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Pak briefs Indian envoy on Mumbai probe
Rezaul H Laskar in Islamabad | January 19, 2009 18:19 IST
Pakistan on Monday briefed India on its probe into the Mumbai terror attacks, including the follow-up steps it plans to take in the coming days, even as New Delhi [Images] said it will wait for the "positive outcomes" of the measures by Islamabad [Images].
During a meeting in Islamabad, Interior Ministry chief Rehman Malik told Indian High Commissioner Satyabrata Pal about the inquiry being conducted by a three-member team into the information provided by New Delhi on the Mumbai attacks and other aspects of Pakistan's probe, official sources said. Pal, who sought the meeting with Malik, told PTI that the interior ministry chief had briefed him on the steps "already taken by the government by Pakistan as well as the steps it plans to take".
He said he appreciated the "clarity and candour" of Malik's briefing. Pal also said he had told Malik that India will "wait to see and hope for what are positive outcomes of the steps" being taken by Pakistan. Though the high commissioner did not give details, other sources said Malik clearly outlined follow-up steps the Pakistan government intended to take in the coming days to deal with persons found to be linked to the Mumbai attacks.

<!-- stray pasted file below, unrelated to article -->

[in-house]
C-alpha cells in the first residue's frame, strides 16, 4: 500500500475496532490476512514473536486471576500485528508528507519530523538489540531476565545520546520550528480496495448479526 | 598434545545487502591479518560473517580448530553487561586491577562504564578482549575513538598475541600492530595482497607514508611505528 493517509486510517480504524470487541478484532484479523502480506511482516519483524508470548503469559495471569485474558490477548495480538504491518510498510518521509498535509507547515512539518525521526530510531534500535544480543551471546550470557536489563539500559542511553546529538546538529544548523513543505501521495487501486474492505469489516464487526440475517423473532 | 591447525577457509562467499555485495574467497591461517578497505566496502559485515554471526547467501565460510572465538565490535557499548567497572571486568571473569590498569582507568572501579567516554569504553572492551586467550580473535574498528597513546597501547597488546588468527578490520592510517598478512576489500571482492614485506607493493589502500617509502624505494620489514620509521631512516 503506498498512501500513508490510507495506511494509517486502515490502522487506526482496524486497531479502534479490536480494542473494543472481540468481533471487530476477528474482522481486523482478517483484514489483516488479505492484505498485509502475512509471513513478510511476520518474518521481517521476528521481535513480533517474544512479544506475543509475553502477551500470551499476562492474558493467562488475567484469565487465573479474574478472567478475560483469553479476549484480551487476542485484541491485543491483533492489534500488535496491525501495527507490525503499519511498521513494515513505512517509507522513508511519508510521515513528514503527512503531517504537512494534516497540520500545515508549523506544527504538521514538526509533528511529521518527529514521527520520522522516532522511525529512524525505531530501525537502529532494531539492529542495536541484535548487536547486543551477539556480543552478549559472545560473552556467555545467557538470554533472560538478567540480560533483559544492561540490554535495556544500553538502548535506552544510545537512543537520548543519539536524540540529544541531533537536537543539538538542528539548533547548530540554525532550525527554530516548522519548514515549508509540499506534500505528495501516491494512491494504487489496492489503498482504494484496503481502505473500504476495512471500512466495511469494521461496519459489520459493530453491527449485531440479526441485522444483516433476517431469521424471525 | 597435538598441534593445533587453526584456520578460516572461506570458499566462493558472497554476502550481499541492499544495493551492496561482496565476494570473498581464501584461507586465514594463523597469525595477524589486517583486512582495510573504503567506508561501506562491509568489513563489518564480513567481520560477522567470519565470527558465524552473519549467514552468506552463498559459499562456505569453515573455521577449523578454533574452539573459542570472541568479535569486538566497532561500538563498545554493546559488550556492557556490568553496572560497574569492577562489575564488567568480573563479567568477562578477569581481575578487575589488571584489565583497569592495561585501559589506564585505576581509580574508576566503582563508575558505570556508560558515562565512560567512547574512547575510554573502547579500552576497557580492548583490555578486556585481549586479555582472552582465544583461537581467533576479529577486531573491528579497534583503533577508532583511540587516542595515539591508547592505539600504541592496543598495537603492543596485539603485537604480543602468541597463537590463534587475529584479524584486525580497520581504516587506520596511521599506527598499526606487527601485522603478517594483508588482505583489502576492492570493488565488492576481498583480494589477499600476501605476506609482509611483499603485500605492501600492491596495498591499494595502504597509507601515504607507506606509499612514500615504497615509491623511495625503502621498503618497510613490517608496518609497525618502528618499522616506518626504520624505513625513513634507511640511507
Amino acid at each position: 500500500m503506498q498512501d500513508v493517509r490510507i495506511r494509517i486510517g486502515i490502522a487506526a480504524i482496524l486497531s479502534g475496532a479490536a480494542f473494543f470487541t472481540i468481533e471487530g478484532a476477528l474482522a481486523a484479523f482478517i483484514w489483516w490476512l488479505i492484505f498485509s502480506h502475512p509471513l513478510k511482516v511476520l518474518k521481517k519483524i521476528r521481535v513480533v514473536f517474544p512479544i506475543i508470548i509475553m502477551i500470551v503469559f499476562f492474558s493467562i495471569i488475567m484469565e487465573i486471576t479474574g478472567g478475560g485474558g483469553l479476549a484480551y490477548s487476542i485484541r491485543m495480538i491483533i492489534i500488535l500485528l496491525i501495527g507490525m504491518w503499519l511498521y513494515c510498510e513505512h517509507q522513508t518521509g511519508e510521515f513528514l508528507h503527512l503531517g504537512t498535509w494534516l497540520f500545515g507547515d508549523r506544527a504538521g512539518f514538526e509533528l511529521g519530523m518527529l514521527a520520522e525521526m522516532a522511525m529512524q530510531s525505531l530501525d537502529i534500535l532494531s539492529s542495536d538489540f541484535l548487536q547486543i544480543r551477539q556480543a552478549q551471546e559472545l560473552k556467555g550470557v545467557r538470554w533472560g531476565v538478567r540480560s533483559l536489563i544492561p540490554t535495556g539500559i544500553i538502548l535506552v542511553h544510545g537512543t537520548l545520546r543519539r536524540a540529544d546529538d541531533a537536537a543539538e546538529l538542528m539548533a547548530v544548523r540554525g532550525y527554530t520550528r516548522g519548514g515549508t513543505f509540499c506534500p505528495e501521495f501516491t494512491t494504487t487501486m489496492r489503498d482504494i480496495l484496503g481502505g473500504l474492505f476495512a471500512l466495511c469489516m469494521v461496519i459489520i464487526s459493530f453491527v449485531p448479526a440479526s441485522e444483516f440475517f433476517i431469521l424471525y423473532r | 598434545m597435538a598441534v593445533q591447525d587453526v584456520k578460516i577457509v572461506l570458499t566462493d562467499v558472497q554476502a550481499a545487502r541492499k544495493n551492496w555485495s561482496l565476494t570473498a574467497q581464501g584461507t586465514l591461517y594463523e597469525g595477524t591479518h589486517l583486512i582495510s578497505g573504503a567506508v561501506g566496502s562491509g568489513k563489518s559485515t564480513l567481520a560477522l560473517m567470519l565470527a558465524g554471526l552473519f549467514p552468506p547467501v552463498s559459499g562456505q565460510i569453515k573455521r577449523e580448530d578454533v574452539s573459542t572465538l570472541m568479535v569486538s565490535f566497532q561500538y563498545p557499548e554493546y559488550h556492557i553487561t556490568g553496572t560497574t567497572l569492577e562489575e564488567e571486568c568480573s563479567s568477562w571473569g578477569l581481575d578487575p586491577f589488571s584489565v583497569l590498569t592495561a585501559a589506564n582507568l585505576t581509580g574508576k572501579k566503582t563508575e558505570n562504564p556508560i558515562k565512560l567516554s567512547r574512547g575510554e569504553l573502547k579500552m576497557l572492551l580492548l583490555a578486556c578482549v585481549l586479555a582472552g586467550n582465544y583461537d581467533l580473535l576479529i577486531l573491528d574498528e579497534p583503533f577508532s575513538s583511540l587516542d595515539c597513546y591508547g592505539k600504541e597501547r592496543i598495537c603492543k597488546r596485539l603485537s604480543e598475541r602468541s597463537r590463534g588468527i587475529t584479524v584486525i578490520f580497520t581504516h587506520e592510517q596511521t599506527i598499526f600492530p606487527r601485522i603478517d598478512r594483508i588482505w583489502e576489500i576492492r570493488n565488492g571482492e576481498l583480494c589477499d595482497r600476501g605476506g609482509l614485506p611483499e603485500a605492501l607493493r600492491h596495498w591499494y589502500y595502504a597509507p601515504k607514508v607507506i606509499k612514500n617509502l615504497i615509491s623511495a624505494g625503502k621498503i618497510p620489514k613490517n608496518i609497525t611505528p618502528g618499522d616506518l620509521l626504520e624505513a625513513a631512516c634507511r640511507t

Malik, a close aide of President Asif Ali Zardari [Images], formed a three-member team of counter-terrorism experts last week to examine the information provided by India on the Mumbai attacks and to investigate other aspects of the terrorist incident. He directed the team on Saturday to submit its preliminary findings within 10 days.
Malik also said there were "leads and good clues" in the information provided by India and the Pakistani investigators will work to convert these into evidence that can stand up in a court of law. Pakistan has said that it has detained 124 members of banned militant groups following the Mumbai attacks and also shut down five training camps and dozens of offices of the Jamaat-ud-Dawa after it was declared a front for the outlawed Lashker-e-Tayiba by the UN Security Council.
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